By Leonard Baron
Long Distance Rental
Q. I just bought a house a couple of years ago in Virginia and my work is reassigning me to the West Coast. I’m deciding whether to keep and rent out the property, or just sell it and be done with it. What should I consider in making this decision? Carl L., Arlington, VA
A. Hi Carl, sorry to hear you have to move, but I can assure you it’s not that bad on the West Coast! You might get a great property manager and have a good experience, but more than likely over time, keeping your home is going to be more of a hassle than it is worth keeping. Here are a few questions to ask yourself: Do you think you will end up back in Virginia in the next few years? If so, would you want to move back into that house and/or keep it as a rental? Also, as a rental, does the rental income, less all the expenses and mortgage leave some positive cash flow, or will you be covering the negative each month? Lastly, is the property newer and in pretty good shape, or is it going to need continuous maintenance and will you need to make those decisions from afar?
To summarize, if you don’t think you’ll be moving back East, if it doesn’t produce enough income to cover itself, and if it is not in great shape, you’d be best off selling. If the opposite factors are true, that would be more of a case for holding onto it for the long term.
Q. A friend wants me to partner with her on a property rehabilitation flip. I will be buying the property in my name, she will handle all the work to repair and get it sold, and we’ll split the profit. I’m a little concerned. What do you suggest? Jenna G., Tampa Bay, FL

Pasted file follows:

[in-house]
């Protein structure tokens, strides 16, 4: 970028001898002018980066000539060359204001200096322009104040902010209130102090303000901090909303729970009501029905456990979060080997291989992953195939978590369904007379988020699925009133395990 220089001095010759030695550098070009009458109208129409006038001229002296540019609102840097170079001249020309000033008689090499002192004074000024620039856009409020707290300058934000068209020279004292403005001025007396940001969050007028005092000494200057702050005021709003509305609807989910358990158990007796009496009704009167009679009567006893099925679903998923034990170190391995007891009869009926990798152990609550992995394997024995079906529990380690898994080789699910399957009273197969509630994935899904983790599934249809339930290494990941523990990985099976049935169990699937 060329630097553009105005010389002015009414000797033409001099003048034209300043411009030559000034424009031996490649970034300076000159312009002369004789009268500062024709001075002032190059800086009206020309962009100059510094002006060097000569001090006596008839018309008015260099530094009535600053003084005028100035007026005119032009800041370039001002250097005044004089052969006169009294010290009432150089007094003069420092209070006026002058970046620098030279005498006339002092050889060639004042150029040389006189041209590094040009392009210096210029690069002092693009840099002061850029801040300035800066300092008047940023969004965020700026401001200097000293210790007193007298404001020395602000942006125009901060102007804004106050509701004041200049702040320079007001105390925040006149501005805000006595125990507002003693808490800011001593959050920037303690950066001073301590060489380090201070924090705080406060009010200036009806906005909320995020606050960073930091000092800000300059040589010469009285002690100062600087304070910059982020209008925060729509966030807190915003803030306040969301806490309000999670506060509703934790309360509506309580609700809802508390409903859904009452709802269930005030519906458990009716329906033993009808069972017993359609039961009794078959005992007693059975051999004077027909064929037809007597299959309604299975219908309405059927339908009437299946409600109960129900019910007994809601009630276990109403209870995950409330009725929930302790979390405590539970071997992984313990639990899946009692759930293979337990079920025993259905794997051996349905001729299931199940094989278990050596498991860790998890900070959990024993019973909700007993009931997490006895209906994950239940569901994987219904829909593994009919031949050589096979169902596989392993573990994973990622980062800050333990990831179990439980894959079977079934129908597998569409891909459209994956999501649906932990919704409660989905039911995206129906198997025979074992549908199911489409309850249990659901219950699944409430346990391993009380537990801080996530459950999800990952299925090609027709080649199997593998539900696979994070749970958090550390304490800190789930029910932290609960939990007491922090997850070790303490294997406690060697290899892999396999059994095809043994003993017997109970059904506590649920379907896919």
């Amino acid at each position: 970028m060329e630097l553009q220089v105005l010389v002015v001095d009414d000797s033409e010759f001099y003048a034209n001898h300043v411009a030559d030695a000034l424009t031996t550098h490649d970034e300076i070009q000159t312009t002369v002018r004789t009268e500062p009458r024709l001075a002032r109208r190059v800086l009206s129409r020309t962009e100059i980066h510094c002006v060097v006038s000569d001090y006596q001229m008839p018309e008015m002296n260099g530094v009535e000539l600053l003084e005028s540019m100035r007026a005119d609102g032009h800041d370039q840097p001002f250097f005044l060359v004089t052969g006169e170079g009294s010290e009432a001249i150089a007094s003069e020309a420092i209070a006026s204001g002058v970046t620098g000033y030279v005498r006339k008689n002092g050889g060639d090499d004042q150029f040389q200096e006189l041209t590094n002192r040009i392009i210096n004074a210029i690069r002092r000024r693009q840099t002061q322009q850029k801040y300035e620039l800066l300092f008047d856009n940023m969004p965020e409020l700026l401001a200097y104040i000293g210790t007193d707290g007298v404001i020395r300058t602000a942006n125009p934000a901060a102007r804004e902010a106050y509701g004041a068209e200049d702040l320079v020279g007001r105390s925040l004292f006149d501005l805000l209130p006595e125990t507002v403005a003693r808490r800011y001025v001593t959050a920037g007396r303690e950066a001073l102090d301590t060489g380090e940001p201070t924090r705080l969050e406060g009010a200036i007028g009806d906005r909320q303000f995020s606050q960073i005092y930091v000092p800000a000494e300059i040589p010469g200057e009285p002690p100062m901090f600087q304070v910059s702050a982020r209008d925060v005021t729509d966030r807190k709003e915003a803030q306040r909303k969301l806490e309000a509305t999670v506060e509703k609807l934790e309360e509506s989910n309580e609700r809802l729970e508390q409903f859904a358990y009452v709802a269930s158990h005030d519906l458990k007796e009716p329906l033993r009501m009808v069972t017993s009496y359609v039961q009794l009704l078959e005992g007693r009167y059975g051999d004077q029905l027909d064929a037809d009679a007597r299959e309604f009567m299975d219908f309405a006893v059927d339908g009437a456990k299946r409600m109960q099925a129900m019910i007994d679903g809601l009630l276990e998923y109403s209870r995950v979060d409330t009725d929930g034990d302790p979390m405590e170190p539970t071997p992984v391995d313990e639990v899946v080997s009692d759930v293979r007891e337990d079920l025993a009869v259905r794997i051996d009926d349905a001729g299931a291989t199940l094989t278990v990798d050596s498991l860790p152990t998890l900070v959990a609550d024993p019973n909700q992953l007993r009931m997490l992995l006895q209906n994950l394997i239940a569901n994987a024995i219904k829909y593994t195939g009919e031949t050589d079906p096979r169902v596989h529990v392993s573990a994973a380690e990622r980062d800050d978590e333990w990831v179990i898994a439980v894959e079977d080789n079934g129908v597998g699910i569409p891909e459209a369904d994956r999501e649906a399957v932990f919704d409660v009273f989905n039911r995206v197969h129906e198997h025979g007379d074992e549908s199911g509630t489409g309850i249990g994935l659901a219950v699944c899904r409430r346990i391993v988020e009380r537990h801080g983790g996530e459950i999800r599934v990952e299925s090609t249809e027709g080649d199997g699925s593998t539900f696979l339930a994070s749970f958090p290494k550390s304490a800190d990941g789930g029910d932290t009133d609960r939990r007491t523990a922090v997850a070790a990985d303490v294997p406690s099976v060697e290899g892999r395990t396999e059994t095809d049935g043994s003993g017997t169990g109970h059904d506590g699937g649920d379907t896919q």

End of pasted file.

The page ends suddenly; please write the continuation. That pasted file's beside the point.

A. Property flipping is a long and littered road with lost monies, damaged credit scores, and stress beyond belief and that’s not even mentioning the stress of being in a partnership. I really see two issues here: flipping and doing it with a partner.
Let’s talk about flipping first. Although I love all the TV drama on the house flipping shows, those “actors” are getting paid for acting, and it’s highly unlikely they are making any money flipping properties. The cost of rehabbing a property is usually astronomical and every project runs way over budget. Very skilled and experienced contractor/flippers can make money, but they’re doing it full time and they’ve already learned many hard and expensive lessons over time. So if your friend is very skilled and experienced, you might take a closer look at the deal, but still beware.
Onto partnering. Why are you buying it only in your name? If the answer is that your friend cannot be financed, what is going to happen if the deal goes bad? Are you going to fund the extra costs, carry the property mortgage payments, and/or be the sole equity losing partner? Partnerships are tough. They’re one of the few types of ships that almost always eventually sink, and en route, they ruin friendships, cause severe stress, and monetary loss. If you are going to have any partner at all, one of equal financial footing is a much better bet so both parties take the risk and earn the rewards, if any, of the partnership.
Leonard Baron is America’s Real Estate Professor® - his unbiased, neutral and inexpensive “Real Estate Ownership, Investment and Due Diligence 101” textbook teaches real estate owners how to make smart and safe purchase decisions. He is a San Diego State University Lecturer, blogs at Zillow.com, and loves kicking the tires of a good piece of dirt!
Email Your Questions to: Leonard@ProfessorBaron.com